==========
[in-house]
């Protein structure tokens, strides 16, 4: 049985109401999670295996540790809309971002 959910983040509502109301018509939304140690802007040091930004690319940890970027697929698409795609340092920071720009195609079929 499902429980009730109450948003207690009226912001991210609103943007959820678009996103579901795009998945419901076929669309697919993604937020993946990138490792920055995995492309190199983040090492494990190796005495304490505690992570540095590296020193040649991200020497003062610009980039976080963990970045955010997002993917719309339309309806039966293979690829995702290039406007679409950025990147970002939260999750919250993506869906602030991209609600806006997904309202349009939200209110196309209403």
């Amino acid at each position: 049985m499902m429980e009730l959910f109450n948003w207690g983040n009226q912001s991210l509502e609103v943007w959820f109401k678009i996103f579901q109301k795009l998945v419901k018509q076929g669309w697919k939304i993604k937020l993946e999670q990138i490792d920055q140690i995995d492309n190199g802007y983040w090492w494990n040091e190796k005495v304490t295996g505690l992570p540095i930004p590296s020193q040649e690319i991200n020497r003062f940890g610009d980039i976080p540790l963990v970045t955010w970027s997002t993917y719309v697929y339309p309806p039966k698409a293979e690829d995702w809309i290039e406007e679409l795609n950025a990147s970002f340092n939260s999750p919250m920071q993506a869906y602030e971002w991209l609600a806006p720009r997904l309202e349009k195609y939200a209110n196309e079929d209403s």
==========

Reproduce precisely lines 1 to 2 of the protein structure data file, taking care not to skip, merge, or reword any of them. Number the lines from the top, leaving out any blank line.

[in-house]
């Protein structure tokens, strides 16, 4: 049985109401999670295996540790809309971002 959910983040509502109301018509939304140690802007040091930004690319940890970027697929698409795609340092920071720009195609079929 499902429980009730109450948003207690009226912001991210609103943007959820678009996103579901795009998945419901076929669309697919993604937020993946990138490792920055995995492309190199983040090492494990190796005495304490505690992570540095590296020193040649991200020497003062610009980039976080963990970045955010997002993917719309339309309806039966293979690829995702290039406007679409950025990147970002939260999750919250993506869906602030991209609600806006997904309202349009939200209110196309209403």